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In this enchanting memoir, Betsy Blair -- Academy Award-nominated actress and the wife of the great Hollywood dancer Gene Kelly -- tells her story: from teenage dancer in the late thirties, to child-bride of a Hollywood movie star in the forties and fifties, to accomplished actress working in Europe.
Sixteen-year-old Blair met then-choreographer Kelly while dancing professionally and was soon swept up in a whirlwind courtship -- he gave her a New York education, complete with Marxist study groups and trips to Harlem's Savoy Theater, before marrying her and whisking her off to Hollywood.
She writes about the great times they had as Kelly flew higher and higher among the MGM stars: their famous Saturday night parties, their version of charades, their legendary Sunday afternoon volleyball games. Betsy rejected the Hollywood pattern (no swimming pool or fancy car) and writes of being drawn to the Communist Party, of the coming of the blacklist that brought an end to the optimism of the thirties and forties, and of the terrifying moment when she found her own name on the list.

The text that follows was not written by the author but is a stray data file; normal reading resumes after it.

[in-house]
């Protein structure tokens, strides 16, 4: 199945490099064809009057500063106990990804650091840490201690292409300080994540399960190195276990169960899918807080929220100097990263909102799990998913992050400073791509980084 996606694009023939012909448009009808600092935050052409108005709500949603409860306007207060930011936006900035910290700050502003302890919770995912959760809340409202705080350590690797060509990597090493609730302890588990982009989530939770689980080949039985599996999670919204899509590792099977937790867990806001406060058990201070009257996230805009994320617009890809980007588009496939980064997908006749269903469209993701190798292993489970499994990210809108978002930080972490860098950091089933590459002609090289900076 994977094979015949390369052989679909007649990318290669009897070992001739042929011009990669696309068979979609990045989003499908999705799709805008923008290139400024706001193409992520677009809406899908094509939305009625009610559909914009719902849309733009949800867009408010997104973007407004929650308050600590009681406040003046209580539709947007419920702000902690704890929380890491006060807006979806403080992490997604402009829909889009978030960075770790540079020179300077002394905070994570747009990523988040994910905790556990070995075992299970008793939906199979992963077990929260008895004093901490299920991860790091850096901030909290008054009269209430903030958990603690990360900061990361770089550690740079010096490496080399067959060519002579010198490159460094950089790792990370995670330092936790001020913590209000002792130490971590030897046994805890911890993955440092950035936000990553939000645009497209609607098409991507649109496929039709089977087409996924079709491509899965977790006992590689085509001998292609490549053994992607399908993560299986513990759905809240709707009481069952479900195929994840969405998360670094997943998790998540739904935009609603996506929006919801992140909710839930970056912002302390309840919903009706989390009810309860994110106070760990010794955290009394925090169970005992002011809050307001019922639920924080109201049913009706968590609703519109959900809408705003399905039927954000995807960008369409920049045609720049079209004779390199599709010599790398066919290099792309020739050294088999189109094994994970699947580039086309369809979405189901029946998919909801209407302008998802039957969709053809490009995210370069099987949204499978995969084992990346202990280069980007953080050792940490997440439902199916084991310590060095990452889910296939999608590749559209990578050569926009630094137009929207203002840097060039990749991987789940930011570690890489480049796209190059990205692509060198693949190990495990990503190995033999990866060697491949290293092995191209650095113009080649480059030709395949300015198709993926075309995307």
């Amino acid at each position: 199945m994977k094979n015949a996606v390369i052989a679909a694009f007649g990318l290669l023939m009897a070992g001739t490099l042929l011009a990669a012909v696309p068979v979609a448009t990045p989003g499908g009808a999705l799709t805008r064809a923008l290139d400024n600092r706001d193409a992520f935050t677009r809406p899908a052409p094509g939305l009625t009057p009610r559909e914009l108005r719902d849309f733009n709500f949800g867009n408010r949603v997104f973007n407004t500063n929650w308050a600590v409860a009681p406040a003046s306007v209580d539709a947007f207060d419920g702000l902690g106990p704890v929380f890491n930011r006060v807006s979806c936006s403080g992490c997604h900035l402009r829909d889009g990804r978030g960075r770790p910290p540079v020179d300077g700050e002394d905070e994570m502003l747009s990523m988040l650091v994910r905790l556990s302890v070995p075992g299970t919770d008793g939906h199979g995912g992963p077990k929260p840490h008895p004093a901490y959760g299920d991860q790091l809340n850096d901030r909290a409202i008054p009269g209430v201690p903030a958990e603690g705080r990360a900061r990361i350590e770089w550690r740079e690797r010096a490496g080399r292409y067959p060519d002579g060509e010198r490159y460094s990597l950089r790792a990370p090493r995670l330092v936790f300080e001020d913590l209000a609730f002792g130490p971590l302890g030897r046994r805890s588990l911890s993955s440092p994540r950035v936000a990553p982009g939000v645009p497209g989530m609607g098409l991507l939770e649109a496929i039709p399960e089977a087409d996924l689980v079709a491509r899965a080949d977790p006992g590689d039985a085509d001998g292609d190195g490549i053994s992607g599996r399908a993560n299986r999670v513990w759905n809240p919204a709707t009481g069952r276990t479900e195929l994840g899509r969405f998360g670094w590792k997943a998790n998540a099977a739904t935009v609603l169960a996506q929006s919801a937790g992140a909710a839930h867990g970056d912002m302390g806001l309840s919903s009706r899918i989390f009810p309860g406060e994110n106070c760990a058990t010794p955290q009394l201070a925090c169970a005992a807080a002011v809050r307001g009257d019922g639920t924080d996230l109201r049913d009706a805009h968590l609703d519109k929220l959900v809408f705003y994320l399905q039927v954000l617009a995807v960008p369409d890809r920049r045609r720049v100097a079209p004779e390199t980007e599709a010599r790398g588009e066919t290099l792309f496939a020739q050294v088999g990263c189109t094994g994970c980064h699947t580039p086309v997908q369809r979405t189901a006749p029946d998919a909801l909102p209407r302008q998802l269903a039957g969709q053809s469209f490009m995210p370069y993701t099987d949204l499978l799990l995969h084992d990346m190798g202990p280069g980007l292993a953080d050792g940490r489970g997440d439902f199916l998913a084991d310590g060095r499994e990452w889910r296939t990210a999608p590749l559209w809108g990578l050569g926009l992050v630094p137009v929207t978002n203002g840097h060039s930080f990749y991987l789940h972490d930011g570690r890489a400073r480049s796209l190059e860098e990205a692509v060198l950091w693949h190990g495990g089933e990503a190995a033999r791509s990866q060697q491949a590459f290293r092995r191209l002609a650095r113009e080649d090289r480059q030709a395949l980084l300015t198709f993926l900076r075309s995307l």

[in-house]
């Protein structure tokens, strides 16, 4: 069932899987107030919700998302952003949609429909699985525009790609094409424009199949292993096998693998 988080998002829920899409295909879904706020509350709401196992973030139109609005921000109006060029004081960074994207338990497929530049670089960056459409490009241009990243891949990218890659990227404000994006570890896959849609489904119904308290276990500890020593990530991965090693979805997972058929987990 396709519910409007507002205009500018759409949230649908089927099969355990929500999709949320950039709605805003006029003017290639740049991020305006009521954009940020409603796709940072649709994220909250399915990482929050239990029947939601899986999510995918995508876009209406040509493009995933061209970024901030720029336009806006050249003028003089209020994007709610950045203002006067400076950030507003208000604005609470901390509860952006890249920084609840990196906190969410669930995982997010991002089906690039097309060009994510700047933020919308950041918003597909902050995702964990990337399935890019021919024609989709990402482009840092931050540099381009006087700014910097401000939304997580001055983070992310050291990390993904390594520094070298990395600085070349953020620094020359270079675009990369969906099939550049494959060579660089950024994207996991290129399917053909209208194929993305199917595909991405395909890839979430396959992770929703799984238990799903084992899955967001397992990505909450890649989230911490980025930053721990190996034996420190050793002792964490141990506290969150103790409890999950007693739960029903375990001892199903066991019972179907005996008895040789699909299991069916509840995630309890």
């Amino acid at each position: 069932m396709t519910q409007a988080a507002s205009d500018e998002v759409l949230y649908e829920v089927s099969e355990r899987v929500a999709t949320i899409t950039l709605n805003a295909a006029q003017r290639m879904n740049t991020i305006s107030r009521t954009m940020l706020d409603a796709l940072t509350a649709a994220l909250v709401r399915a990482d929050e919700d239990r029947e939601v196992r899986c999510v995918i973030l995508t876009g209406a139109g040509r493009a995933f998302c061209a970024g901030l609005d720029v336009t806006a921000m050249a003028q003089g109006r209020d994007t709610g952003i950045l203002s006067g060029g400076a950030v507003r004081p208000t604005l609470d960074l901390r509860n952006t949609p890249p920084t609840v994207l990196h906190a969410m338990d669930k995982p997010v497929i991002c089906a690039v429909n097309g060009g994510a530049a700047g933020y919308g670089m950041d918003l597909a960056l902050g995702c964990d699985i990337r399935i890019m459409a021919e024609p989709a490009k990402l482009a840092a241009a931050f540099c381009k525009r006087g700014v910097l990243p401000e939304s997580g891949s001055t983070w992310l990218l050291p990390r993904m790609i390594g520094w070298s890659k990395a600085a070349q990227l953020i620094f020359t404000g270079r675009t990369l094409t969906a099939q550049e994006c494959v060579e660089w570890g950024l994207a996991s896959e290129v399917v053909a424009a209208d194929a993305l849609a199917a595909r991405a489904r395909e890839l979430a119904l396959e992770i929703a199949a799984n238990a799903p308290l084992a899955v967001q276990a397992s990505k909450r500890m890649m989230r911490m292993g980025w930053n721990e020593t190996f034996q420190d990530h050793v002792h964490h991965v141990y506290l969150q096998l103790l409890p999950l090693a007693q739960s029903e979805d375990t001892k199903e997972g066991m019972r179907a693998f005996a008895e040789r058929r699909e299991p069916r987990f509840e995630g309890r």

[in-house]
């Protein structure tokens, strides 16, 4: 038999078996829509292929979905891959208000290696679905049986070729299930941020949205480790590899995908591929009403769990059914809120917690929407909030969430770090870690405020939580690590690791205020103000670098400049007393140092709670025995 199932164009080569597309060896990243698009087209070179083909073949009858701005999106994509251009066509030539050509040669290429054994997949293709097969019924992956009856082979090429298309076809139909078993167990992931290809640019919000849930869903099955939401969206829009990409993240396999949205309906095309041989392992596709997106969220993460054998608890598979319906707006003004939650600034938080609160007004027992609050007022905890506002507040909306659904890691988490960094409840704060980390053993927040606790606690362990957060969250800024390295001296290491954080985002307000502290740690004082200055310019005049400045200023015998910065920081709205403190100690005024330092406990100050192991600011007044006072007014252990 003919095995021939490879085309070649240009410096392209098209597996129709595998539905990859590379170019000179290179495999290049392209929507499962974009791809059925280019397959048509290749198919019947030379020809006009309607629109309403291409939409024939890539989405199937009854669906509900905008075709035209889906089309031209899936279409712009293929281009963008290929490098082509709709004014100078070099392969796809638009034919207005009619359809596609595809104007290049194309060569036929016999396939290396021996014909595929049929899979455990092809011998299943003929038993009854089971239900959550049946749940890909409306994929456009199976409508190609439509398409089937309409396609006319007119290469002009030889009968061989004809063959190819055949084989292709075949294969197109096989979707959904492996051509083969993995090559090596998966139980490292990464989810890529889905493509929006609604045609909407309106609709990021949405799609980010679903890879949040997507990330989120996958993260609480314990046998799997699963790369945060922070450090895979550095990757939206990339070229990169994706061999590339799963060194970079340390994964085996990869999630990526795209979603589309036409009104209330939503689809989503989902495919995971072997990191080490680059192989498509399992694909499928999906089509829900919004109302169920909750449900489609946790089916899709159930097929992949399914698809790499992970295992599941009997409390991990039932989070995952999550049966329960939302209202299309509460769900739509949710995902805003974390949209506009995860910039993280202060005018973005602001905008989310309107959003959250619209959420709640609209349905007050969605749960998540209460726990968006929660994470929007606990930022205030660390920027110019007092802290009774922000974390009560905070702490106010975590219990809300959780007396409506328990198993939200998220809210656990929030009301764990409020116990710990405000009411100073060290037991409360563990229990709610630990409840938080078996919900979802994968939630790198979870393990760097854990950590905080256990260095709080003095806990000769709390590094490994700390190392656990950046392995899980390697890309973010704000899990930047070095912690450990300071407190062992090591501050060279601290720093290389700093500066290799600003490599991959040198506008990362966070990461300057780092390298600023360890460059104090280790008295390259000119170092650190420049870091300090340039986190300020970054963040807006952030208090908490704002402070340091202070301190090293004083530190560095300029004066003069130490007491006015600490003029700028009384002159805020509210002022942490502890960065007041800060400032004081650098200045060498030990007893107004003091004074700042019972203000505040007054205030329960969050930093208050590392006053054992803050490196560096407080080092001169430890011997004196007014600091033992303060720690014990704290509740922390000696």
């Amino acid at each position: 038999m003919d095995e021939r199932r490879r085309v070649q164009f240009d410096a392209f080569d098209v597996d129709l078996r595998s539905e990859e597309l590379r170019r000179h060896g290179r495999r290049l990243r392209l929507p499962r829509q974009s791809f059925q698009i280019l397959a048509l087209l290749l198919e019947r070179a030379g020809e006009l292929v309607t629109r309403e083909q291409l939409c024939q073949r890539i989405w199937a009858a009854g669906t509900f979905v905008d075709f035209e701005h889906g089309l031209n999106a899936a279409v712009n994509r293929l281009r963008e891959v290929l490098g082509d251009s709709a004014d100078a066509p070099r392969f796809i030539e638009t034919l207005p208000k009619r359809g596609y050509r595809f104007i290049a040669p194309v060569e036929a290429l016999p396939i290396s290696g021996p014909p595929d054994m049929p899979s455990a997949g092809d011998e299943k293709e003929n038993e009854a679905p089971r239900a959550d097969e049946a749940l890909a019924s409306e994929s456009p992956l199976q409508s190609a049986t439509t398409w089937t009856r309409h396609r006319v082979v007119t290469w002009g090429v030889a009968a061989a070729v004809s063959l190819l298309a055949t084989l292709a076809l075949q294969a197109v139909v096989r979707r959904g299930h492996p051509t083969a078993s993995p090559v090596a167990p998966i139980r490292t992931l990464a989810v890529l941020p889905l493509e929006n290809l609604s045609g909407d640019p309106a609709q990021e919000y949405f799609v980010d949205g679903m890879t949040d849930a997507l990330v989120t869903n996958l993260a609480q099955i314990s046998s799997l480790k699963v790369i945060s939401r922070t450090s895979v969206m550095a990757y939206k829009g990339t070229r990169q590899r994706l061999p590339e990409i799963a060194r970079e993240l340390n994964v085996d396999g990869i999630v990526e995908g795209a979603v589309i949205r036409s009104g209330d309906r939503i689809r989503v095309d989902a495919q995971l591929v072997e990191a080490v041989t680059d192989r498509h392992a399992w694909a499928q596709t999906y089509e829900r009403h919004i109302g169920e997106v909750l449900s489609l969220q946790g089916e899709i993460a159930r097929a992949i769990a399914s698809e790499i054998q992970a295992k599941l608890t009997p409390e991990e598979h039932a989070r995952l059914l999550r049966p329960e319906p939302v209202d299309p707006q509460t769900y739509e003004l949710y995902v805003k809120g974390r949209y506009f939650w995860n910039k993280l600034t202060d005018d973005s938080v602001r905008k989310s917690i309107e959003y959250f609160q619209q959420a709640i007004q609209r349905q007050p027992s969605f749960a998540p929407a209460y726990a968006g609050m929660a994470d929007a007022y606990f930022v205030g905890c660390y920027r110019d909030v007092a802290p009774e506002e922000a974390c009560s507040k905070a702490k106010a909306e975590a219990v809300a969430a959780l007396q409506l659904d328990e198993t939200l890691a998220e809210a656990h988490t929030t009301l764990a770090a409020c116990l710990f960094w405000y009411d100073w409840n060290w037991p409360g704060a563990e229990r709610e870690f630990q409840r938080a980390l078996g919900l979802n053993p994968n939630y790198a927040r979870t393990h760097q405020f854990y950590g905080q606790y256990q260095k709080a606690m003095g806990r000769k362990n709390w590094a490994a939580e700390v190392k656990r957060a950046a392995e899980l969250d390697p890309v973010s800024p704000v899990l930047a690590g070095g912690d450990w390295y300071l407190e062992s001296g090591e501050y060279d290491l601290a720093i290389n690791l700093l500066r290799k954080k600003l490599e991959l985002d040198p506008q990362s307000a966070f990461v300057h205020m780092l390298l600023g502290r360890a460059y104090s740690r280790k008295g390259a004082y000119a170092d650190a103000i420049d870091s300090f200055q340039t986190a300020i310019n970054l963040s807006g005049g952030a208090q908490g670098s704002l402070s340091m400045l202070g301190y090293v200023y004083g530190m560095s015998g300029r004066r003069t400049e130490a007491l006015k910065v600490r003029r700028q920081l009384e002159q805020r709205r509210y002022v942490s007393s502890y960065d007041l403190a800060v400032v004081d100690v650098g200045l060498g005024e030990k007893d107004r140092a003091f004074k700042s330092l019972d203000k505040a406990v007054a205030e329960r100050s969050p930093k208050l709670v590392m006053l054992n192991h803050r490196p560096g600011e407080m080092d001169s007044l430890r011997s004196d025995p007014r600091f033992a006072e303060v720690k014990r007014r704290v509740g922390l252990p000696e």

And she makes us understand why she ultimately burst out of the cocoon of her idyllic marriage -- moving to Europe and coming into her own as an actress, winning the Golden Palm at Cannes for Marty, and falling in love with and marrying the director Karel Reisz.